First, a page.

Heather Seeba wrote in to let us know about a gathering she has hosted around the EggBot.
The EggBot brunches have been big hits with my friends. Seeing the fascination and excitement showing new people my EggBot has to be my favorite part of playing with it. The inspiration came when I took the ‘bot to my (engineering) office so colleagues could make eggs for their kids: people were skeptical then couldn’t stay away. Thus for an EggBot brunch, invite awesome nerdy people over, feed them, and gather round the EggBot.
Heather told us about her events earlier this year, before the advent of physical distancing. Many of her suggestions can be adapted for family groups living together and we’ve added some suggestions for remote attendees as well.
Some recommendations for an EggBot brunch include:
Print outs of suggested (speedy) designs will engage interest quickly.
For in-person attendees, buffet and easy lap food works better than a sit-down meal so the focus can be on the drawing.
For remote attendees, have a camera set up pointing at the EggBot so they can see their design being drawn.
Print some outline designs in advance and let folks color eggs if they like.
Make a photo shoot station for guests’ creations. Flower pots with herbs and blossoms are a great example.
The photo booths can be used even for eggs decorated without the EggBot!
We started Evil Mad Scientist Laboratories in 2006 as a “personal project blog”, to capture, organize, and share some of the things we do for fun. It has evolved over time to become a resource for our customers as well as a way for us to share interesting and educational information from a variety of sources. It also gradually become our livelihood, as the hobby projects started to take over more and more of our lives.
Right now, we want to let you know where we’re at. Here in Santa Clara County (the south end of the San Francisco Bay Area), we are under a Shelter in Place order due to COVID-19. Windell and I are working from home, and checking in on Zener at the shop regularly. We’re bringing work home with us, and have even been able to start shipping some orders again. Our employees cannot come in, which means that assembly, kitting, packing and shipping have slowed to what the two of us can do.
We’ll be doing our best to communicate with our customers about their orders and we’re doing tech support and customer service as usual. Orders will likely be going out every few days instead of every day. Some items will not be restocked as quickly.
As we work through these details, there are a lot of resources here on the blog that may be useful to all of you doing your part by staying at home.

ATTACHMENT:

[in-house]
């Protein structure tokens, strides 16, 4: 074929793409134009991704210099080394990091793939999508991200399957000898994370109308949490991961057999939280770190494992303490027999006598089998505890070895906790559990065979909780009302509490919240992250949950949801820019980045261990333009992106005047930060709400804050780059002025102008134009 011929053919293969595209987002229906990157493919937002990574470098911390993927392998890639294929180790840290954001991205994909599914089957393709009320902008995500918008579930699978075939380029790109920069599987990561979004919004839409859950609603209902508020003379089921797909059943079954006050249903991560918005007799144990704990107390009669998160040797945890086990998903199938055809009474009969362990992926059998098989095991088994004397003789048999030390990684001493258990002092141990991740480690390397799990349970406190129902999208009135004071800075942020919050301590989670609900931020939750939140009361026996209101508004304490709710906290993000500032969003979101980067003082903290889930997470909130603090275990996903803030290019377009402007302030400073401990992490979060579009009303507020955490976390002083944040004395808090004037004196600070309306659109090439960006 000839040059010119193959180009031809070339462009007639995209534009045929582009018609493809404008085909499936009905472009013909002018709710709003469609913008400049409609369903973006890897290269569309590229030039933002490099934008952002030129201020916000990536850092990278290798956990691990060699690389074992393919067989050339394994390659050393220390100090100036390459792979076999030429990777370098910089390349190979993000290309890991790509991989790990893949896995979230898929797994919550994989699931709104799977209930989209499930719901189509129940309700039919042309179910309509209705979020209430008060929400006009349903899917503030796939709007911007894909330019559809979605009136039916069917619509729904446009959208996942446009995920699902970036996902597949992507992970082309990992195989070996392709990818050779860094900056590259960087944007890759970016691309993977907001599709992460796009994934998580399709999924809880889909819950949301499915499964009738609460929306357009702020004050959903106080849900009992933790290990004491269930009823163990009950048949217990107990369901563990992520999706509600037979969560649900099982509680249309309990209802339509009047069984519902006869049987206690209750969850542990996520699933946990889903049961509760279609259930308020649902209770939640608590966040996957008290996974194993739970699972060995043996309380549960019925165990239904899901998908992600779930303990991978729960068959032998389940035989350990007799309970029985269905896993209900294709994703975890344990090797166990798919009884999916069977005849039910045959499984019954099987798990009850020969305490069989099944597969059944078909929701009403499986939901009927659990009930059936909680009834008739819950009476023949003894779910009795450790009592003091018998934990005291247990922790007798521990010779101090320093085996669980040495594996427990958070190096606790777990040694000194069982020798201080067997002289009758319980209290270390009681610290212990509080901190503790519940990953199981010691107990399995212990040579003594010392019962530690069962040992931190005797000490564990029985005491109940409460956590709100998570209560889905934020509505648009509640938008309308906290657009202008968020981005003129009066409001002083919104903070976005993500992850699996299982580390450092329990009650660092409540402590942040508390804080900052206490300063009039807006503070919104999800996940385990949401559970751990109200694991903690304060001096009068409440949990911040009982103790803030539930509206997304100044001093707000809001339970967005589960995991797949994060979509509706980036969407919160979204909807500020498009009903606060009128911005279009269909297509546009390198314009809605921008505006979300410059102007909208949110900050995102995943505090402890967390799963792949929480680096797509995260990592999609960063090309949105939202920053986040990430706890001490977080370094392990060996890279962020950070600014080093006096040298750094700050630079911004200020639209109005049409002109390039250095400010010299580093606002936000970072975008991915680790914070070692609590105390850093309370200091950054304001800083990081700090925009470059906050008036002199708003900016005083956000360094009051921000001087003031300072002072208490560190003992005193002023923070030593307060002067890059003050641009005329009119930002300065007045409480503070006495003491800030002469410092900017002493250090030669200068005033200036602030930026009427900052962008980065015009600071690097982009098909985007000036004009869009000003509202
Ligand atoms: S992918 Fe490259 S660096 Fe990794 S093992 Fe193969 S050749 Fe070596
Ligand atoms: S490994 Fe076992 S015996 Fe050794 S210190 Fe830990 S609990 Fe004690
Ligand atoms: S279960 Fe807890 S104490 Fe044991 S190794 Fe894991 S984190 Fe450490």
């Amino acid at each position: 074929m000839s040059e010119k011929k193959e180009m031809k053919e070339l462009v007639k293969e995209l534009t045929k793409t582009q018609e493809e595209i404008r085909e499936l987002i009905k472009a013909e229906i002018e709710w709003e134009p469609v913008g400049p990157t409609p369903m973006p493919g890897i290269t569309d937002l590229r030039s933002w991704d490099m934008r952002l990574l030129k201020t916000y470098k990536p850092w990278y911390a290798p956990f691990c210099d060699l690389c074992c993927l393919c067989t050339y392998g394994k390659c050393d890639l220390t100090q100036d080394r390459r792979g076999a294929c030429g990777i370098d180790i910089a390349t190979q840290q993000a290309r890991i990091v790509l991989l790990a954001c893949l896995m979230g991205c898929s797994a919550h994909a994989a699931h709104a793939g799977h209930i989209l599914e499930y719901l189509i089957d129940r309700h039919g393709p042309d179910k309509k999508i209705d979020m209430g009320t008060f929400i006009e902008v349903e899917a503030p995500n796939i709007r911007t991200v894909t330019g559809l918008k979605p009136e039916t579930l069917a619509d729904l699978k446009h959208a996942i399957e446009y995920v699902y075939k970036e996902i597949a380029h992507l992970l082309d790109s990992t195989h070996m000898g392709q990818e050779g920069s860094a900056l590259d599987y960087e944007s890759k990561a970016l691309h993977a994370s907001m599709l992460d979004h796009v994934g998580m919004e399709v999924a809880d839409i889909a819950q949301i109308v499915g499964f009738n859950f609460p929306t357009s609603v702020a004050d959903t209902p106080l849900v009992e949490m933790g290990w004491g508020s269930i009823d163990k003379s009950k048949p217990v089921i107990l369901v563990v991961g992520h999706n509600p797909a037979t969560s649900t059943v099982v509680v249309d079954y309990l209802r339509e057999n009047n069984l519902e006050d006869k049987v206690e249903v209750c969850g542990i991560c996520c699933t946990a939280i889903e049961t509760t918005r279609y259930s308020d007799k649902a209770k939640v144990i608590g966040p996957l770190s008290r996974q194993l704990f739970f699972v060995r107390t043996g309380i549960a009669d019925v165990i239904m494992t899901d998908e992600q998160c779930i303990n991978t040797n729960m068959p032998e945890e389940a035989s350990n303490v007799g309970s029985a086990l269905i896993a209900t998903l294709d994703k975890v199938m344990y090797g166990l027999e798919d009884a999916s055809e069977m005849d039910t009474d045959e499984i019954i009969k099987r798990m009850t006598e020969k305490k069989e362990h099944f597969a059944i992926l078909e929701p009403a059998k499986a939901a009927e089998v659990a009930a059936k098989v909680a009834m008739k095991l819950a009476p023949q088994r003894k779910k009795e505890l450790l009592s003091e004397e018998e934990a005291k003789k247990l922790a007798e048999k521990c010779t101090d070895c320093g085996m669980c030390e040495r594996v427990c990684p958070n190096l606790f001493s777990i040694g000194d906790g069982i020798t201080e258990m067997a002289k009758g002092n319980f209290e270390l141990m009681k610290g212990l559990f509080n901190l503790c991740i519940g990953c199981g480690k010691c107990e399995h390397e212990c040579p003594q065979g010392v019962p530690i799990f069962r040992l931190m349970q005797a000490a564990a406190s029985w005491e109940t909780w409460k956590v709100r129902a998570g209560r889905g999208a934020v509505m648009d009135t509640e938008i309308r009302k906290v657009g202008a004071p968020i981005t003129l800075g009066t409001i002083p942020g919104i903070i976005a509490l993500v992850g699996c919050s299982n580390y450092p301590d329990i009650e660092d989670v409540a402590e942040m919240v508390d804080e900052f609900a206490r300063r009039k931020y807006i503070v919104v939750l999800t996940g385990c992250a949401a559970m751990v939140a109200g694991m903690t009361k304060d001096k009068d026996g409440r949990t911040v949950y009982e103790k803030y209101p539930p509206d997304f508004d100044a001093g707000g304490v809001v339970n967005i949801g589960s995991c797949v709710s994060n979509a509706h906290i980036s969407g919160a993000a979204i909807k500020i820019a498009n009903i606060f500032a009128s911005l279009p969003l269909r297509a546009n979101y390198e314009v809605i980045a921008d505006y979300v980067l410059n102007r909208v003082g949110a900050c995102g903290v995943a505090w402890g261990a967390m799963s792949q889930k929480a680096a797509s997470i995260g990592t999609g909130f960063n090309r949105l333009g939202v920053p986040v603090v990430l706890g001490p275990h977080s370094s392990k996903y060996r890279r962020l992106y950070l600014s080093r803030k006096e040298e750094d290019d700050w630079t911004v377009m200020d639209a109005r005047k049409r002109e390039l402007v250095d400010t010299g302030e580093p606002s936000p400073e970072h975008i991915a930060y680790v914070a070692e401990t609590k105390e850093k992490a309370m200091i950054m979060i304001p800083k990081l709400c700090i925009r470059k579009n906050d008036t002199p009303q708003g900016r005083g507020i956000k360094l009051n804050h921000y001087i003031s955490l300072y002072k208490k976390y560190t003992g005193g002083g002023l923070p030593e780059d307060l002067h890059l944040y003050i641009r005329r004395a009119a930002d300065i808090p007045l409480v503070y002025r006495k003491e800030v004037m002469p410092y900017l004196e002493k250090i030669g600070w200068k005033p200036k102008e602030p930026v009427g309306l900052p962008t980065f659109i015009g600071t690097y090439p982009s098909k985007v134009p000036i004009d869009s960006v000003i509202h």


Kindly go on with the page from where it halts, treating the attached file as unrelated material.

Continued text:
We have many tutorials for projects that can be made from things you can find around the house. We have lots of cooking projects, some of which are also math or science projects. We have a series of basics articles you may enjoy for people getting started in electronics. And our linkdumps have lots interesting links to occupy your time.
We want you all to stay safe and healthy! Please reach out to us if you have questions, concerns, blog post ideas, or pictures of projects that we may have helped you instigate!
Thank you all for being such a great community, such amazing customers, and sharing with and helping each other so generously!
The tenth annual Open Hardware Summit will be in New York held online on March 13. I’ll be participating in a panel looking back at the past ten years of open source hardware and looking forward to the next decade as well. The schedule is filled with great speakers and I’m looking forward to seeing so many friends, old and new.
Note: the session has been turned into a podcast so you can listen at your leisure!
Edited March 11 to reflect the change to online. Edited March 18 to add podcast link.
The kind folks at Cool Tools sent us a copy of Four Favorite Tools, which is a compilation of recommendations from the Cool Tools Podcast, including from the episodes we were on. I’ve had it sitting on my desk since it arrived, and I’ve been flipping through it pretty regularly. It’s been fun to look up the people I know and see what they recommended. It’s also fun to learn about people I don’t know from their browsing their recommendations.
All of the information in the book is also included in each person’s podcast episode on the Cool Tool’s site (here are ours: Lenore and Windell), but I’m much more likely to flip through the book and happen upon something new than I am to go explore online. This book would be a great gift for the tool-users in your life.
The AxiDraw MiniKit is a special compact addition to the AxiDraw lineup.
Designed for lighter-duty applications, It takes up less desk space and less storage space. With a plotting area of just 6 × 4 inches (150 × 100 mm), it’s small enough to take with you, or to fit into places where bigger machines can’t.
In addition to be being “Mini”, it is also a kit.
Unlike other models of the AxiDraw family like AxiDraw V3 and AxiDraw SE/A3 (which come assembled, tested, and ready to use), the AxiDraw MiniKit is a machine that you assemble yourself.
We’ve taken great care in designing a kit that is rewarding to build and to own.
And of course, it’s an AxiDraw, and performs like one. Small but sturdy, it’s built with custom aluminum extrusions, machined parts, attention to detail, and care.